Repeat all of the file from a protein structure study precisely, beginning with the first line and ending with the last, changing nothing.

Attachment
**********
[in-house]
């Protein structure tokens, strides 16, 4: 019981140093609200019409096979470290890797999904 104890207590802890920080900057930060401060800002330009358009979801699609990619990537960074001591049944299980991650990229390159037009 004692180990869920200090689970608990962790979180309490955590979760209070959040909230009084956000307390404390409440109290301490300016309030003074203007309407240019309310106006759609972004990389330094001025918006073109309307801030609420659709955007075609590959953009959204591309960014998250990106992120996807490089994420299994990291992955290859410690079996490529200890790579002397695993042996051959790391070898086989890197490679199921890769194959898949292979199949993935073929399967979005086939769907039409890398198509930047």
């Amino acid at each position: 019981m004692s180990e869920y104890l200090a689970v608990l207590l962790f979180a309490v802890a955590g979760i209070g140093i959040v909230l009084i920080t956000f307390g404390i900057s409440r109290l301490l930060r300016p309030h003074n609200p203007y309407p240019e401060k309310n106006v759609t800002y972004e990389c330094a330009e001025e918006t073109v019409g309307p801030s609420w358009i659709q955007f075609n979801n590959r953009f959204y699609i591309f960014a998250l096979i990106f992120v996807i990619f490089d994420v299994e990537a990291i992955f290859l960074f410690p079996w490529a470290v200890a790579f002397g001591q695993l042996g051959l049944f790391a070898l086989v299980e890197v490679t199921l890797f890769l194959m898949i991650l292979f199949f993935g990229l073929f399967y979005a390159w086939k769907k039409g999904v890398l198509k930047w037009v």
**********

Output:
[in-house]
């Protein structure tokens, strides 16, 4: 019981140093609200019409096979470290890797999904 104890207590802890920080900057930060401060800002330009358009979801699609990619990537960074001591049944299980991650990229390159037009 004692180990869920200090689970608990962790979180309490955590979760209070959040909230009084956000307390404390409440109290301490300016309030003074203007309407240019309310106006759609972004990389330094001025918006073109309307801030609420659709955007075609590959953009959204591309960014998250990106992120996807490089994420299994990291992955290859410690079996490529200890790579002397695993042996051959790391070898086989890197490679199921890769194959898949292979199949993935073929399967979005086939769907039409890398198509930047």
């Amino acid at each position: 019981m004692s180990e869920y104890l200090a689970v608990l207590l962790f979180a309490v802890a955590g979760i209070g140093i959040v909230l009084i920080t956000f307390g404390i900057s409440r109290l301490l930060r300016p309030h003074n609200p203007y309407p240019e401060k309310n106006v759609t800002y972004e990389c330094a330009e001025e918006t073109v019409g309307p801030s609420w358009i659709q955007f075609n979801n590959r953009f959204y699609i591309f960014a998250l096979i990106f992120v996807i990619f490089d994420v299994e990537a990291i992955f290859l960074f410690p079996w490529a470290v200890a790579f002397g001591q695993l042996g051959l049944f790391a070898l086989v299980e890197v490679t199921l890797f890769l194959m898949i991650l292979f199949f993935g990229l073929f399967y979005a390159w086939k769907k039409g999904v890398l198509k930047w037009v």